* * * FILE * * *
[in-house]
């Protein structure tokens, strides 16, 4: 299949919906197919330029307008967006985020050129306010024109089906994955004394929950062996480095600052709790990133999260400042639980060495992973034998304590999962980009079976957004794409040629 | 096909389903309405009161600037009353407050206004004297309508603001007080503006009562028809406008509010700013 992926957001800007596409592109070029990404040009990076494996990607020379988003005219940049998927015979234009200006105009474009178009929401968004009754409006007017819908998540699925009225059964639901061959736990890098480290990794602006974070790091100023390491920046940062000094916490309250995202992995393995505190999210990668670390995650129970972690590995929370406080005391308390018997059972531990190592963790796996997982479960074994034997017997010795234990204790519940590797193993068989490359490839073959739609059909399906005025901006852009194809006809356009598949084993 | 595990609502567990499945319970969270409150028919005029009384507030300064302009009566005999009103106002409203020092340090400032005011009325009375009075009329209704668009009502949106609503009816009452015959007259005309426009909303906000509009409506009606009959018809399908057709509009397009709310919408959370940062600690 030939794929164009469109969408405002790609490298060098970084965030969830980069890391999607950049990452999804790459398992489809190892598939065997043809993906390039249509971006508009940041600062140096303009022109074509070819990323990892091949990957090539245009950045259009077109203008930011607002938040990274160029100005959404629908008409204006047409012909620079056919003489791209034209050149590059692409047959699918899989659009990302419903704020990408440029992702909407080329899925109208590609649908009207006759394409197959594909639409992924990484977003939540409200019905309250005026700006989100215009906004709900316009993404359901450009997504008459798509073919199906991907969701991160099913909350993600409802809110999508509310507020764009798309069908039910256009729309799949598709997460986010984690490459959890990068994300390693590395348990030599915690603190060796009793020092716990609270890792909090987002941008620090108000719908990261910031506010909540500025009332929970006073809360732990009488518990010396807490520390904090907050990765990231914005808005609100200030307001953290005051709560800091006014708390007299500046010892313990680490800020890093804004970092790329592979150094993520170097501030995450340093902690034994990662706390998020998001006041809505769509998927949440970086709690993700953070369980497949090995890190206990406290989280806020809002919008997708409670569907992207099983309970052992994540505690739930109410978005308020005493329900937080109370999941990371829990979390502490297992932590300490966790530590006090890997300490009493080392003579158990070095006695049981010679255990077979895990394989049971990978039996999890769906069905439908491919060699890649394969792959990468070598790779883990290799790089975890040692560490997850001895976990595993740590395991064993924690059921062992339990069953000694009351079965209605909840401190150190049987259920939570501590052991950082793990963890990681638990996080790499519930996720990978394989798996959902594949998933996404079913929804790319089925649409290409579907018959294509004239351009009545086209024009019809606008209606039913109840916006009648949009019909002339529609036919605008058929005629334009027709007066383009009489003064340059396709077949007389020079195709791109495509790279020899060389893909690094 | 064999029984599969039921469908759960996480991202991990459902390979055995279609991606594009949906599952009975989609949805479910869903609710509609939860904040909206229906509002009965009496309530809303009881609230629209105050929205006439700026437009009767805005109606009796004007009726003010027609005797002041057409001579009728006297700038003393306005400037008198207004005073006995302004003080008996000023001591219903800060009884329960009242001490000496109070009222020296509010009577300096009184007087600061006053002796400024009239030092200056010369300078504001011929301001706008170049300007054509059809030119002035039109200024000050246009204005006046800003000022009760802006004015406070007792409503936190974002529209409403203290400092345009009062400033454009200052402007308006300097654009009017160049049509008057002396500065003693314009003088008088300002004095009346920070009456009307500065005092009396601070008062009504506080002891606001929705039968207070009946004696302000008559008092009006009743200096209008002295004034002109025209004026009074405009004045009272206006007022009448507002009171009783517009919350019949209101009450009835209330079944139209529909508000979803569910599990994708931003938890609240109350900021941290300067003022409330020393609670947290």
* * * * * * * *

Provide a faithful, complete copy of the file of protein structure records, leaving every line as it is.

[in-house]
């Protein structure tokens, strides 16, 4: 299949919906197919330029307008967006985020050129306010024109089906994955004394929950062996480095600052709790990133999260400042639980060495992973034998304590999962980009079976957004794409040629 | 096909389903309405009161600037009353407050206004004297309508603001007080503006009562028809406008509010700013 992926957001800007596409592109070029990404040009990076494996990607020379988003005219940049998927015979234009200006105009474009178009929401968004009754409006007017819908998540699925009225059964639901061959736990890098480290990794602006974070790091100023390491920046940062000094916490309250995202992995393995505190999210990668670390995650129970972690590995929370406080005391308390018997059972531990190592963790796996997982479960074994034997017997010795234990204790519940590797193993068989490359490839073959739609059909399906005025901006852009194809006809356009598949084993 | 595990609502567990499945319970969270409150028919005029009384507030300064302009009566005999009103106002409203020092340090400032005011009325009375009075009329209704668009009502949106609503009816009452015959007259005309426009909303906000509009409506009606009959018809399908057709509009397009709310919408959370940062600690 030939794929164009469109969408405002790609490298060098970084965030969830980069890391999607950049990452999804790459398992489809190892598939065997043809993906390039249509971006508009940041600062140096303009022109074509070819990323990892091949990957090539245009950045259009077109203008930011607002938040990274160029100005959404629908008409204006047409012909620079056919003489791209034209050149590059692409047959699918899989659009990302419903704020990408440029992702909407080329899925109208590609649908009207006759394409197959594909639409992924990484977003939540409200019905309250005026700006989100215009906004709900316009993404359901450009997504008459798509073919199906991907969701991160099913909350993600409802809110999508509310507020764009798309069908039910256009729309799949598709997460986010984690490459959890990068994300390693590395348990030599915690603190060796009793020092716990609270890792909090987002941008620090108000719908990261910031506010909540500025009332929970006073809360732990009488518990010396807490520390904090907050990765990231914005808005609100200030307001953290005051709560800091006014708390007299500046010892313990680490800020890093804004970092790329592979150094993520170097501030995450340093902690034994990662706390998020998001006041809505769509998927949440970086709690993700953070369980497949090995890190206990406290989280806020809002919008997708409670569907992207099983309970052992994540505690739930109410978005308020005493329900937080109370999941990371829990979390502490297992932590300490966790530590006090890997300490009493080392003579158990070095006695049981010679255990077979895990394989049971990978039996999890769906069905439908491919060699890649394969792959990468070598790779883990290799790089975890040692560490997850001895976990595993740590395991064993924690059921062992339990069953000694009351079965209605909840401190150190049987259920939570501590052991950082793990963890990681638990996080790499519930996720990978394989798996959902594949998933996404079913929804790319089925649409290409579907018959294509004239351009009545086209024009019809606008209606039913109840916006009648949009019909002339529609036919605008058929005629334009027709007066383009009489003064340059396709077949007389020079195709791109495509790279020899060389893909690094 | 064999029984599969039921469908759960996480991202991990459902390979055995279609991606594009949906599952009975989609949805479910869903609710509609939860904040909206229906509002009965009496309530809303009881609230629209105050929205006439700026437009009767805005109606009796004007009726003010027609005797002041057409001579009728006297700038003393306005400037008198207004005073006995302004003080008996000023001591219903800060009884329960009242001490000496109070009222020296509010009577300096009184007087600061006053002796400024009239030092200056010369300078504001011929301001706008170049300007054509059809030119002035039109200024000050246009204005006046800003000022009760802006004015406070007792409503936190974002529209409403203290400092345009009062400033454009200052402007308006300097654009009017160049049509008057002396500065003693314009003088008088300002004095009346920070009456009307500065005092009396601070008062009504506080002891606001929705039968207070009946004696302000008559008092009006009743200096209008002295004034002109025209004026009074405009004045009272206006007022009448507002009171009783517009919350019949209101009450009835209330079944139209529909508000979803569910599990994708931003938890609240109350900021941290300067003022409330020393609670947290």